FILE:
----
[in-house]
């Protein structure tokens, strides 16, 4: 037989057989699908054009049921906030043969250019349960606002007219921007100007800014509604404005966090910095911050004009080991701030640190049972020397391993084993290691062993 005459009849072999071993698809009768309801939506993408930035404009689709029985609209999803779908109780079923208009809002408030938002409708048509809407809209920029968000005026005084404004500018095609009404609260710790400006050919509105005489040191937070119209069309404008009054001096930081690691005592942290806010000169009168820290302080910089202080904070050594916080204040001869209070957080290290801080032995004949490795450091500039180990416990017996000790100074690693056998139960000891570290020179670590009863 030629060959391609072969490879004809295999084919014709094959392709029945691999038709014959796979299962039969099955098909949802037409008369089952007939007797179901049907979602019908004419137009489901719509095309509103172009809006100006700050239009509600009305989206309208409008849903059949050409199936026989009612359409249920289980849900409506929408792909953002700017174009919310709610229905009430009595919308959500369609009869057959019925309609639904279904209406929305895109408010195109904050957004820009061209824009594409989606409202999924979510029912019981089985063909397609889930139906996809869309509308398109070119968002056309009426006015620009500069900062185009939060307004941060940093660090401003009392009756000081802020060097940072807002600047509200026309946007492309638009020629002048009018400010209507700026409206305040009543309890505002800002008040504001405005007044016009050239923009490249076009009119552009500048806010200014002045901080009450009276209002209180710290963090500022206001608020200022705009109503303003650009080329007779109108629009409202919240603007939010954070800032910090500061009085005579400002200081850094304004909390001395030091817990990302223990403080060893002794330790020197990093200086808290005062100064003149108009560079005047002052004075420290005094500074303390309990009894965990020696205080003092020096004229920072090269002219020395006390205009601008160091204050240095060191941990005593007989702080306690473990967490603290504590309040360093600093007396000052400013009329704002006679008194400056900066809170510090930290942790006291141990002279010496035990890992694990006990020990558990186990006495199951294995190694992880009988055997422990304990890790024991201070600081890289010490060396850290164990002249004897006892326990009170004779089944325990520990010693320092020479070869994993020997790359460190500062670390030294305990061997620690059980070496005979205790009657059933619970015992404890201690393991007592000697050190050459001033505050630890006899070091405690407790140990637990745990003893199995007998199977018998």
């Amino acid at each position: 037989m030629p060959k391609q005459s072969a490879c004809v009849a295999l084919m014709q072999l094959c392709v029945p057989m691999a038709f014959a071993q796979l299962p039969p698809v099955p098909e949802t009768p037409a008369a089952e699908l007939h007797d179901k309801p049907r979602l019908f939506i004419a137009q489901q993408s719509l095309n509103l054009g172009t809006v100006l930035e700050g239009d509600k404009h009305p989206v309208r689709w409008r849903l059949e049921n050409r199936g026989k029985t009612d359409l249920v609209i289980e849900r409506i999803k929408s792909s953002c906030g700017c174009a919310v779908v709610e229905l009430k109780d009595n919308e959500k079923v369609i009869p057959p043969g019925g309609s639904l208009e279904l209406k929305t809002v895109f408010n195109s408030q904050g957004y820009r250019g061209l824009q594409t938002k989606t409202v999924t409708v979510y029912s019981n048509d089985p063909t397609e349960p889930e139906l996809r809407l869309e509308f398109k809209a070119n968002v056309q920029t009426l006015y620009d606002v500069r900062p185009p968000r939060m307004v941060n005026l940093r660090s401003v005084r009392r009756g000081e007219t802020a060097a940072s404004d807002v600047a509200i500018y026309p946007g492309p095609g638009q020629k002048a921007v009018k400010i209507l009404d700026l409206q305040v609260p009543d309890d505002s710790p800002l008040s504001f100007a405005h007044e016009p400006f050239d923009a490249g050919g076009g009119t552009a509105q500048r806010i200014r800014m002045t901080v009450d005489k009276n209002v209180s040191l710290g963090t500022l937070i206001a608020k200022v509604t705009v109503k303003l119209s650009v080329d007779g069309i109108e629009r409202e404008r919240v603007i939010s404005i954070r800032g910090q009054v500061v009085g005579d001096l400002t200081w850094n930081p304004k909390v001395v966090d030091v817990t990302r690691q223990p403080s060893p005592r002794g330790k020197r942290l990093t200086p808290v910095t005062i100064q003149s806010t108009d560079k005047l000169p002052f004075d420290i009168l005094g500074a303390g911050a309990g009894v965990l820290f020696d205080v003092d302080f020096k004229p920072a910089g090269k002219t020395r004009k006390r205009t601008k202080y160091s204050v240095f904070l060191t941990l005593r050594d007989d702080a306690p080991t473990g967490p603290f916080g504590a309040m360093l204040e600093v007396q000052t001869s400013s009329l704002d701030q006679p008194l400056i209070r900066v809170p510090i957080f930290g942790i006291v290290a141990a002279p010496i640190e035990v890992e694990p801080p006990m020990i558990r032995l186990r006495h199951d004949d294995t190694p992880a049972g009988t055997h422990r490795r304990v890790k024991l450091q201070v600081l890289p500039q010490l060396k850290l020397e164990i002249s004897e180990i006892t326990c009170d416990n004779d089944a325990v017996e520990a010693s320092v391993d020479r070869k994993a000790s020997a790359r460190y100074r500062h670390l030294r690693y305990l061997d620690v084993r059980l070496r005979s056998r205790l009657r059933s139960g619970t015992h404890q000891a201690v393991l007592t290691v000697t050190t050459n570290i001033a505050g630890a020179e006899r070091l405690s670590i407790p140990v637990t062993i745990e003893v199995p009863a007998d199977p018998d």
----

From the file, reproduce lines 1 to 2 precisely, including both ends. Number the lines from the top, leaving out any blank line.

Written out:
[in-house]
């Protein structure tokens, strides 16, 4: 037989057989699908054009049921906030043969250019349960606002007219921007100007800014509604404005966090910095911050004009080991701030640190049972020397391993084993290691062993 005459009849072999071993698809009768309801939506993408930035404009689709029985609209999803779908109780079923208009809002408030938002409708048509809407809209920029968000005026005084404004500018095609009404609260710790400006050919509105005489040191937070119209069309404008009054001096930081690691005592942290806010000169009168820290302080910089202080904070050594916080204040001869209070957080290290801080032995004949490795450091500039180990416990017996000790100074690693056998139960000891570290020179670590009863 030629060959391609072969490879004809295999084919014709094959392709029945691999038709014959796979299962039969099955098909949802037409008369089952007939007797179901049907979602019908004419137009489901719509095309509103172009809006100006700050239009509600009305989206309208409008849903059949050409199936026989009612359409249920289980849900409506929408792909953002700017174009919310709610229905009430009595919308959500369609009869057959019925309609639904279904209406929305895109408010195109904050957004820009061209824009594409989606409202999924979510029912019981089985063909397609889930139906996809869309509308398109070119968002056309009426006015620009500069900062185009939060307004941060940093660090401003009392009756000081802020060097940072807002600047509200026309946007492309638009020629002048009018400010209507700026409206305040009543309890505002800002008040504001405005007044016009050239923009490249076009009119552009500048806010200014002045901080009450009276209002209180710290963090500022206001608020200022705009109503303003650009080329007779109108629009409202919240603007939010954070800032910090500061009085005579400002200081850094304004909390001395030091817990990302223990403080060893002794330790020197990093200086808290005062100064003149108009560079005047002052004075420290005094500074303390309990009894965990020696205080003092020096004229920072090269002219020395006390205009601008160091204050240095060191941990005593007989702080306690473990967490603290504590309040360093600093007396000052400013009329704002006679008194400056900066809170510090930290942790006291141990002279010496035990890992694990006990020990558990186990006495199951294995190694992880009988055997422990304990890790024991201070600081890289010490060396850290164990002249004897006892326990009170004779089944325990520990010693320092020479070869994993020997790359460190500062670390030294305990061997620690059980070496005979205790009657059933619970015992404890201690393991007592000697050190050459001033505050630890006899070091405690407790140990637990745990003893199995007998199977018998």